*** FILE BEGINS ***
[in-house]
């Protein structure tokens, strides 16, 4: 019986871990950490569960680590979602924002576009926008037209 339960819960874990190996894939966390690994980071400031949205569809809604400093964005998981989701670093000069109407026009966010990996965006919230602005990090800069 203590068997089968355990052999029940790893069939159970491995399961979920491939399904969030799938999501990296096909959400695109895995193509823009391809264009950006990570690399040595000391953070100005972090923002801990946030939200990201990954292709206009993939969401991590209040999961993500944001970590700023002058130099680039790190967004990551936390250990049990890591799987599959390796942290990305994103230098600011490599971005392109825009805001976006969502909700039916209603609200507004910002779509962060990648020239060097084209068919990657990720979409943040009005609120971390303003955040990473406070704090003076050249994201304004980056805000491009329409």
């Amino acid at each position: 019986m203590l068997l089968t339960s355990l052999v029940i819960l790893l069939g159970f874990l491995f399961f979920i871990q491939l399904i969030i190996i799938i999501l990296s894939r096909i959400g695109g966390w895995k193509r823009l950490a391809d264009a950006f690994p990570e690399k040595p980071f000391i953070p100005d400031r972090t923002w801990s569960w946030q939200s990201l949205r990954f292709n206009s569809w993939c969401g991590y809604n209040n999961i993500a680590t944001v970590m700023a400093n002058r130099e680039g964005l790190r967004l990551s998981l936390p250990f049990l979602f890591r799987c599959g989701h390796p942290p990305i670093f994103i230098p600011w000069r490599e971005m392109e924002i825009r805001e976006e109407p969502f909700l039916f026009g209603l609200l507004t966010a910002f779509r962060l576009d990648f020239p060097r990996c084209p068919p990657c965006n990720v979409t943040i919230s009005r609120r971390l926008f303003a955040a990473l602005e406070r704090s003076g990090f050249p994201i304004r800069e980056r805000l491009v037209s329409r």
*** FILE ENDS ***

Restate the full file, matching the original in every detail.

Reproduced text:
[in-house]
């Protein structure tokens, strides 16, 4: 019986871990950490569960680590979602924002576009926008037209 339960819960874990190996894939966390690994980071400031949205569809809604400093964005998981989701670093000069109407026009966010990996965006919230602005990090800069 203590068997089968355990052999029940790893069939159970491995399961979920491939399904969030799938999501990296096909959400695109895995193509823009391809264009950006990570690399040595000391953070100005972090923002801990946030939200990201990954292709206009993939969401991590209040999961993500944001970590700023002058130099680039790190967004990551936390250990049990890591799987599959390796942290990305994103230098600011490599971005392109825009805001976006969502909700039916209603609200507004910002779509962060990648020239060097084209068919990657990720979409943040009005609120971390303003955040990473406070704090003076050249994201304004980056805000491009329409």
């Amino acid at each position: 019986m203590l068997l089968t339960s355990l052999v029940i819960l790893l069939g159970f874990l491995f399961f979920i871990q491939l399904i969030i190996i799938i999501l990296s894939r096909i959400g695109g966390w895995k193509r823009l950490a391809d264009a950006f690994p990570e690399k040595p980071f000391i953070p100005d400031r972090t923002w801990s569960w946030q939200s990201l949205r990954f292709n206009s569809w993939c969401g991590y809604n209040n999961i993500a680590t944001v970590m700023a400093n002058r130099e680039g964005l790190r967004l990551s998981l936390p250990f049990l979602f890591r799987c599959g989701h390796p942290p990305i670093f994103i230098p600011w000069r490599e971005m392109e924002i825009r805001e976006e109407p969502f909700l039916f026009g209603l609200l507004t966010a910002f779509r962060l576009d990648f020239p060097r990996c084209p068919p990657c965006n990720v979409t943040i919230s009005r609120r971390l926008f303003a955040a990473l602005e406070r704090s003076g990090f050249p994201i304004r800069e980056r805000l491009v037209s329409r």